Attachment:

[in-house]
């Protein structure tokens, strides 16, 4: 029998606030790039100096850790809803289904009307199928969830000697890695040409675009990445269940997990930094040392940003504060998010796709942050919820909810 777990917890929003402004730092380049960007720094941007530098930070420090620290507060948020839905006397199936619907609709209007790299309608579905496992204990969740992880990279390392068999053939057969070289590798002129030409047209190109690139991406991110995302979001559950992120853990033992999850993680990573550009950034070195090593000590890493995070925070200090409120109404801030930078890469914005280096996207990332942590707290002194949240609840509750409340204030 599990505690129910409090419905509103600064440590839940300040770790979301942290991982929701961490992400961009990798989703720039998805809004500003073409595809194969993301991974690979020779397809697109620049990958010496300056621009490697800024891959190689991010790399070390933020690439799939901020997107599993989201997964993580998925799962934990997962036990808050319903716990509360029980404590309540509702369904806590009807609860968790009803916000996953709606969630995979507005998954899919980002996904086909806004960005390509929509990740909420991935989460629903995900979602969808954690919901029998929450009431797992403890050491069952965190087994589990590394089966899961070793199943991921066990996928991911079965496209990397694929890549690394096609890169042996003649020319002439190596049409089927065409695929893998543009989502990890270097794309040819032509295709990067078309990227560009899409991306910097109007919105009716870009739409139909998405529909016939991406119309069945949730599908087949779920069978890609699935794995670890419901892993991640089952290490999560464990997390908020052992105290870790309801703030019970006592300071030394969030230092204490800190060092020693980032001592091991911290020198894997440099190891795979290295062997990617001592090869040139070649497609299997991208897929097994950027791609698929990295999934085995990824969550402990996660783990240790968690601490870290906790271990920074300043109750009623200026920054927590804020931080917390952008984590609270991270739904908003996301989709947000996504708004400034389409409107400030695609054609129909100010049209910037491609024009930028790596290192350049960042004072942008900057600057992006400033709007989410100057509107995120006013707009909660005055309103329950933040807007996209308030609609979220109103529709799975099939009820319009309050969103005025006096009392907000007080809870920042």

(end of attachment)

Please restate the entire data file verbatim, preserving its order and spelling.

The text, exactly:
[in-house]
């Protein structure tokens, strides 16, 4: 029998606030790039100096850790809803289904009307199928969830000697890695040409675009990445269940997990930094040392940003504060998010796709942050919820909810 777990917890929003402004730092380049960007720094941007530098930070420090620290507060948020839905006397199936619907609709209007790299309608579905496992204990969740992880990279390392068999053939057969070289590798002129030409047209190109690139991406991110995302979001559950992120853990033992999850993680990573550009950034070195090593000590890493995070925070200090409120109404801030930078890469914005280096996207990332942590707290002194949240609840509750409340204030 599990505690129910409090419905509103600064440590839940300040770790979301942290991982929701961490992400961009990798989703720039998805809004500003073409595809194969993301991974690979020779397809697109620049990958010496300056621009490697800024891959190689991010790399070390933020690439799939901020997107599993989201997964993580998925799962934990997962036990808050319903716990509360029980404590309540509702369904806590009807609860968790009803916000996953709606969630995979507005998954899919980002996904086909806004960005390509929509990740909420991935989460629903995900979602969808954690919901029998929450009431797992403890050491069952965190087994589990590394089966899961070793199943991921066990996928991911079965496209990397694929890549690394096609890169042996003649020319002439190596049409089927065409695929893998543009989502990890270097794309040819032509295709990067078309990227560009899409991306910097109007919105009716870009739409139909998405529909016939991406119309069945949730599908087949779920069978890609699935794995670890419901892993991640089952290490999560464990997390908020052992105290870790309801703030019970006592300071030394969030230092204490800190060092020693980032001592091991911290020198894997440099190891795979290295062997990617001592090869040139070649497609299997991208897929097994950027791609698929990295999934085995990824969550402990996660783990240790968690601490870290906790271990920074300043109750009623200026920054927590804020931080917390952008984590609270991270739904908003996301989709947000996504708004400034389409409107400030695609054609129909100010049209910037491609024009930028790596290192350049960042004072942008900057600057992006400033709007989410100057509107995120006013707009909660005055309103329950933040807007996209308030609609979220109103529709799975099939009820319009309050969103005025006096009392907000007080809870920042």